Elias Theodorou has an upcoming bout with Eryk Anders in just over a month, but that hasn’t stopped his efforts outside the cage, including a calendar project, and fighting for a TUE for cannabis to manage chronic pain.
Moncton, NB — This past weekend, UFC middleweight Elias Theodorou stopped by back stage at UFC Moncton. While not on the card, Theodorou has become a fixture at UFC events outside the cage, whether it be in the stands, or taking over the UFC’s official twitter account. On Saturday night in Moncton, the middleweight spoke about his extracurricular activities, and his push for Therapeutic Usage Exemptions for cannabis under USADA.
Not to mention his upcoming fight with Eryk Anders at UFC 231. On that front, the Canadian addressed Anders’ last performance, saying “it was a great fight. Obviously he took it on six days notice. I think with Eryk, in many ways he did the same thing I did with Thiago Santos, but I did those about two and a half years ago, so I’ve been able to learn from it.”
The hellacious fight between Anders and Santos topped the UFC Sao Paulo card in September of this year. Anders was rendered unable to continue in the bout, barely able to stand by the end of the second round.
“He’s athletic, explosive, he’s very good in regards to reflexes,” Theodorou said of his upcoming opponent. “We all saw that soccer kick where he was somewhat down, potentially, on the scorecards and threw that Hail Mary pass and knocked Tim Williams’ head off into the bleachers.”
Yet to ‘The Mane Event,’ the difference between them is like the “difference between chess and checkers.”
“He’s a great fighter, but he’s a very new fighter. I’m going to take him out to deep waters and kind of break him,” Theodorou predicted. UFC fans will know soon enough, as the pair meet in a little over a month’s time in Toronto.
The date will keep Elias Theodorou close to home, and asked whether he likes to fight in his own backyard, or to avoid those distractions, he told Cageside Press that he enjoyed that “best of both worlds.”
“I love traveling, I love training. The fighter’s journey is what drew me to mixed martial arts,” he said. “I was a fan first, and then just jumped into a gym, and never left. The last fight before this was in UFC Liverpool, the one before that, UFC Sydney. I really love training and traveling.”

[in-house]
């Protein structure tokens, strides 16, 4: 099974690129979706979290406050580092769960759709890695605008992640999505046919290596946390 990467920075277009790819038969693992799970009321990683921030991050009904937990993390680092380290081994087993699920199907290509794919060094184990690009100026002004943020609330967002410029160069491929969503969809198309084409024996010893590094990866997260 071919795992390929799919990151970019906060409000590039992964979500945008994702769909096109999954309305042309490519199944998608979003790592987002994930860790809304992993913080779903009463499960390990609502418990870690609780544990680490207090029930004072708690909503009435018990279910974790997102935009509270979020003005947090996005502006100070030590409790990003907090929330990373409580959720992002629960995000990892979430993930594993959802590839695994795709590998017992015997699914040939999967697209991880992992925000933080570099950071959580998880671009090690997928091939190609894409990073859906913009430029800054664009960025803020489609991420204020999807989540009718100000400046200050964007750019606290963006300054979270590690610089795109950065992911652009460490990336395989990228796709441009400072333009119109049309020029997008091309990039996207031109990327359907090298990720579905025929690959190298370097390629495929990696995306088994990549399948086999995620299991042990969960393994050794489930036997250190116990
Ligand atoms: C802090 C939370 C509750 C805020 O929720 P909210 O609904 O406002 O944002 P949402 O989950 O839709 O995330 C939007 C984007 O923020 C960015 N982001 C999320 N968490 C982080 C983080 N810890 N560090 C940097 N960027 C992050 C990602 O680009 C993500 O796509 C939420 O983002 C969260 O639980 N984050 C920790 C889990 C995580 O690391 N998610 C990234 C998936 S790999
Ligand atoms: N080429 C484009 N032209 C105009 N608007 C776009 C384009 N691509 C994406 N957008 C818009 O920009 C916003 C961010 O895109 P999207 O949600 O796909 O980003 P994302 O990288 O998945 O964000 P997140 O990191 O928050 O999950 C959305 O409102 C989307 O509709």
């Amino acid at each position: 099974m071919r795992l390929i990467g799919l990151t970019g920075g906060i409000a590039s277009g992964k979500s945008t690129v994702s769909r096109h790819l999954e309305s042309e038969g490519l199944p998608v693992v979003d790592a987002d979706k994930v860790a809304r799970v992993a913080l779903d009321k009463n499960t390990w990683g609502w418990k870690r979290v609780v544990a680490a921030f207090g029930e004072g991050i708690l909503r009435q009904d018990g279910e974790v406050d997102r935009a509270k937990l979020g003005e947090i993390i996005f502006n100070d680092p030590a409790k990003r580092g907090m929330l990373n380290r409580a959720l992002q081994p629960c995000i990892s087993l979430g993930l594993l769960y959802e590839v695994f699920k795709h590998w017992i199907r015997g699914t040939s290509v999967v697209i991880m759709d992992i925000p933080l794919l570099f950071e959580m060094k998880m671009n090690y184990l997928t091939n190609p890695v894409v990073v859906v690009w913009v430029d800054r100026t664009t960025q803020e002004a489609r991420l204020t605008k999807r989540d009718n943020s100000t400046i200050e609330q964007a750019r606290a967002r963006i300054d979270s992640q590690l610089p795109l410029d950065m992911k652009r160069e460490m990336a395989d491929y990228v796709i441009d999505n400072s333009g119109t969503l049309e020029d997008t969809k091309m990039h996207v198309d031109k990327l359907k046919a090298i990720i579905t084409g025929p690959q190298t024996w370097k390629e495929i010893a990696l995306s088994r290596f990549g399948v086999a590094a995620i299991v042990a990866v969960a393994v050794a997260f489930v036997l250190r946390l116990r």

“The missus and I, and even my parents. Who are retired and in some ways my groupies, because they follow me everywhere I go,” he added. “It’s great to spend those times afterwards, because after it’s all said and done, it’s those memories, and those experiences that, inside the cage and out, that I get to take with me forever.”
As for other pursuits outside the cage, Theodoreu, who has served as a ring boy for Invicta, and has his own Mane Event podcast (jokingly claiming he had a trademark on both), said his next venture will be able to hang on your wall.
“We’ll be setting up a calendar in the near future,” he revealed. “So this could kind of be an open call to other UFC fighters, because I’m not going to have a whole calendar just about yours truly — even I know that would be narcissistic. Point being, open call, eleven other months, whether it’s flyweight to heavyweight.”
“Big is beautiful in mixed martial arts, and this is an open call for all UFC fighters who want to be part of the Ring Boys calendar,” he finished.”
What Theodoreau has been working on most, however, outside training, has been getting cannabis accepted under USADA — and specifically, obtaining a therapeutic usage exemption for himself thanks to nerve damage.
“This has been a process of seventeen months. I’ve been working hand-in-hand with USADA,” he explained. “They’ve been very helpful throughout the process, but I think in some ways, it’s an outdated process. Especially considering the fact that I am a Canadian [where Marijuana is legal], and my doctor diagnosed and prescribed my medical condition, which is bilateral neuropathic pain. Which essentially is nerve damage.”